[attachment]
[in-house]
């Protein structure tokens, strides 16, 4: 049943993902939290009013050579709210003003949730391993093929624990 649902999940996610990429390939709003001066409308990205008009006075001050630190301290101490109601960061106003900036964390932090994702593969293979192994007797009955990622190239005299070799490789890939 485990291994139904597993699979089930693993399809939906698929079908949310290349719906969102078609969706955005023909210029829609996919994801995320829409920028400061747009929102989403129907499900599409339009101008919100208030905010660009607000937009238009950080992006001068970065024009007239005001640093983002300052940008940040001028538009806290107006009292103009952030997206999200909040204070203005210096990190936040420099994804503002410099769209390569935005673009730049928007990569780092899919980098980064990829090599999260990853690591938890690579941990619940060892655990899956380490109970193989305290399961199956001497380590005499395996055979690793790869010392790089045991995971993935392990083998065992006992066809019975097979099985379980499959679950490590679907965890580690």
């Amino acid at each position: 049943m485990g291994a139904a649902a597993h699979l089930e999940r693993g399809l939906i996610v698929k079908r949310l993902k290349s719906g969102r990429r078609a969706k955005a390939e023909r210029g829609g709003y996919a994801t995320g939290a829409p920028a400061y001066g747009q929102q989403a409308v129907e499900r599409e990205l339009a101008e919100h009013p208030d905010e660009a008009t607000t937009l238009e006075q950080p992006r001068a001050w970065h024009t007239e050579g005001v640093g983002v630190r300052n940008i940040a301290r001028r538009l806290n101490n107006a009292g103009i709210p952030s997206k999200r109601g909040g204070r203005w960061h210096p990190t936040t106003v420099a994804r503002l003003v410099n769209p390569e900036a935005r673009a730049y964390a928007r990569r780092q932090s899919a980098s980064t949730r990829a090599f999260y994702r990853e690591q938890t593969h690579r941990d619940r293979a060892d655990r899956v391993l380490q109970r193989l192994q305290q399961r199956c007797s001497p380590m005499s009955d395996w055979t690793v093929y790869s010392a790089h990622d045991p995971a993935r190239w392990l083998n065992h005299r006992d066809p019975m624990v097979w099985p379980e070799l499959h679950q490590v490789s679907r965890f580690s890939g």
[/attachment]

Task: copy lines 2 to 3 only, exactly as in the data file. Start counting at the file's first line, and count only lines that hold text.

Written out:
């Protein structure tokens, strides 16, 4: 049943993902939290009013050579709210003003949730391993093929624990 649902999940996610990429390939709003001066409308990205008009006075001050630190301290101490109601960061106003900036964390932090994702593969293979192994007797009955990622190239005299070799490789890939 485990291994139904597993699979089930693993399809939906698929079908949310290349719906969102078609969706955005023909210029829609996919994801995320829409920028400061747009929102989403129907499900599409339009101008919100208030905010660009607000937009238009950080992006001068970065024009007239005001640093983002300052940008940040001028538009806290107006009292103009952030997206999200909040204070203005210096990190936040420099994804503002410099769209390569935005673009730049928007990569780092899919980098980064990829090599999260990853690591938890690579941990619940060892655990899956380490109970193989305290399961199956001497380590005499395996055979690793790869010392790089045991995971993935392990083998065992006992066809019975097979099985379980499959679950490590679907965890580690």
């Amino acid at each position: 049943m485990g291994a139904a649902a597993h699979l089930e999940r693993g399809l939906i996610v698929k079908r949310l993902k290349s719906g969102r990429r078609a969706k955005a390939e023909r210029g829609g709003y996919a994801t995320g939290a829409p920028a400061y001066g747009q929102q989403a409308v129907e499900r599409e990205l339009a101008e919100h009013p208030d905010e660009a008009t607000t937009l238009e006075q950080p992006r001068a001050w970065h024009t007239e050579g005001v640093g983002v630190r300052n940008i940040a301290r001028r538009l806290n101490n107006a009292g103009i709210p952030s997206k999200r109601g909040g204070r203005w960061h210096p990190t936040t106003v420099a994804r503002l003003v410099n769209p390569e900036a935005r673009a730049y964390a928007r990569r780092q932090s899919a980098s980064t949730r990829a090599f999260y994702r990853e690591q938890t593969h690579r941990d619940r293979a060892d655990r899956v391993l380490q109970r193989l192994q305290q399961r199956c007797s001497p380590m005499s009955d395996w055979t690793v093929y790869s010392a790089h990622d045991p995971a993935r190239w392990l083998n065992h005299r006992d066809p019975m624990v097979w099985p379980e070799l499959h679950q490590v490789s679907r965890f580690s890939g």